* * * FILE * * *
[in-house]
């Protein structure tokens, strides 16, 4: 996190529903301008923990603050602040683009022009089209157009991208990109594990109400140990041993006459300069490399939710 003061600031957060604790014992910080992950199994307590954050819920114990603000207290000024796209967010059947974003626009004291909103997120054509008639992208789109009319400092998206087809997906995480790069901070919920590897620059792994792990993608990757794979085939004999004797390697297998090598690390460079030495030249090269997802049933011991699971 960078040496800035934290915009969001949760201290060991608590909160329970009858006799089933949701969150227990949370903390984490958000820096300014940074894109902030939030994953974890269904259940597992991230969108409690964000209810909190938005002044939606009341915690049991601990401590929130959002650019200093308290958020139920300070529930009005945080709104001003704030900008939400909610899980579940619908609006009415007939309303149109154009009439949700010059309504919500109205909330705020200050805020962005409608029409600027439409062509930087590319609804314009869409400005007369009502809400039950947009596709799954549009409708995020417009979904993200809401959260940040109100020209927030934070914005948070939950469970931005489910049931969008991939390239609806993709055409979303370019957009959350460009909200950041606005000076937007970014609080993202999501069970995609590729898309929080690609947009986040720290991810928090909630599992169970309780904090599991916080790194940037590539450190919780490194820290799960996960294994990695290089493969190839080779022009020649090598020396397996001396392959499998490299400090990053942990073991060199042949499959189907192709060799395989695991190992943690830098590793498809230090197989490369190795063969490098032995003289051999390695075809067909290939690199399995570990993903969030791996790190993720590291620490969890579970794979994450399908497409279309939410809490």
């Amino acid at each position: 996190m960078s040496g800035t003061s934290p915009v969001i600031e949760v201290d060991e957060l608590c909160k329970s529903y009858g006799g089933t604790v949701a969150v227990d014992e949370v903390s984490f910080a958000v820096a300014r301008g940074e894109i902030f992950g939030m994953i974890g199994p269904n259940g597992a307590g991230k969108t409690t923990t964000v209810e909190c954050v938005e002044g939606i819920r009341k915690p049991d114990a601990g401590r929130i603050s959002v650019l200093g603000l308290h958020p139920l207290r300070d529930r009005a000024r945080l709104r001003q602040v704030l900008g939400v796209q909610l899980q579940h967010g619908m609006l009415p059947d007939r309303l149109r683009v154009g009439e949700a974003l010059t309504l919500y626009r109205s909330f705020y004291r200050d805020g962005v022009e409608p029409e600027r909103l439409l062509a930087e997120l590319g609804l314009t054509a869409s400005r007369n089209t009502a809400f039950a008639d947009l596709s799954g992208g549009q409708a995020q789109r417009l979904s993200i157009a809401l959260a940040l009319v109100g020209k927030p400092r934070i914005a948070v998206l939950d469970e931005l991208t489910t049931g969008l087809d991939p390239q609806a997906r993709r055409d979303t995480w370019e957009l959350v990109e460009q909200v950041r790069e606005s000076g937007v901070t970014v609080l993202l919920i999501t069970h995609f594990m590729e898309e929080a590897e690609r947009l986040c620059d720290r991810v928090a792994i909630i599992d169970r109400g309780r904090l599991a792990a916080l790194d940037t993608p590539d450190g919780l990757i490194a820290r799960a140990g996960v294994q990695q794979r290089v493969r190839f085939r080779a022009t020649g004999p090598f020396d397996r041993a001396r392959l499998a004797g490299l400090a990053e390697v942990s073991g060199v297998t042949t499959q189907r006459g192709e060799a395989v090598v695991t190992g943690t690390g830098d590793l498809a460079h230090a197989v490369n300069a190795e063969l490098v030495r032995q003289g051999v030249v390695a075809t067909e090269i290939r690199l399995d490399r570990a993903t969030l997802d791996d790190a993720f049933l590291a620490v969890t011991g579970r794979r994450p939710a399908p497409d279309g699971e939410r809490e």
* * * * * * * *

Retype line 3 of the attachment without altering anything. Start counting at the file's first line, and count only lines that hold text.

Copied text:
């Amino acid at each position: 996190m960078s040496g800035t003061s934290p915009v969001i600031e949760v201290d060991e957060l608590c909160k329970s529903y009858g006799g089933t604790v949701a969150v227990d014992e949370v903390s984490f910080a958000v820096a300014r301008g940074e894109i902030f992950g939030m994953i974890g199994p269904n259940g597992a307590g991230k969108t409690t923990t964000v209810e909190c954050v938005e002044g939606i819920r009341k915690p049991d114990a601990g401590r929130i603050s959002v650019l200093g603000l308290h958020p139920l207290r300070d529930r009005a000024r945080l709104r001003q602040v704030l900008g939400v796209q909610l899980q579940h967010g619908m609006l009415p059947d007939r309303l149109r683009v154009g009439e949700a974003l010059t309504l919500y626009r109205s909330f705020y004291r200050d805020g962005v022009e409608p029409e600027r909103l439409l062509a930087e997120l590319g609804l314009t054509a869409s400005r007369n089209t009502a809400f039950a008639d947009l596709s799954g992208g549009q409708a995020q789109r417009l979904s993200i157009a809401l959260a940040l009319v109100g020209k927030p400092r934070i914005a948070v998206l939950d469970e931005l991208t489910t049931g969008l087809d991939p390239q609806a997906r993709r055409d979303t995480w370019e957009l959350v990109e460009q909200v950041r790069e606005s000076g937007v901070t970014v609080l993202l919920i999501t069970h995609f594990m590729e898309e929080a590897e690609r947009l986040c620059d720290r991810v928090a792994i909630i599992d169970r109400g309780r904090l599991a792990a916080l790194d940037t993608p590539d450190g919780l990757i490194a820290r799960a140990g996960v294994q990695q794979r290089v493969r190839f085939r080779a022009t020649g004999p090598f020396d397996r041993a001396r392959l499998a004797g490299l400090a990053e390697v942990s073991g060199v297998t042949t499959q189907r006459g192709e060799a395989v090598v695991t190992g943690t690390g830098d590793l498809a460079h230090a197989v490369n300069a190795e063969l490098v030495r032995q003289g051999v030249v390695a075809t067909e090269i290939r690199l399995d490399r570990a993903t969030l997802d791996d790190a993720f049933l590291a620490v969890t011991g579970r794979r994450p939710a399908p497409d279309g699971e939410r809490e």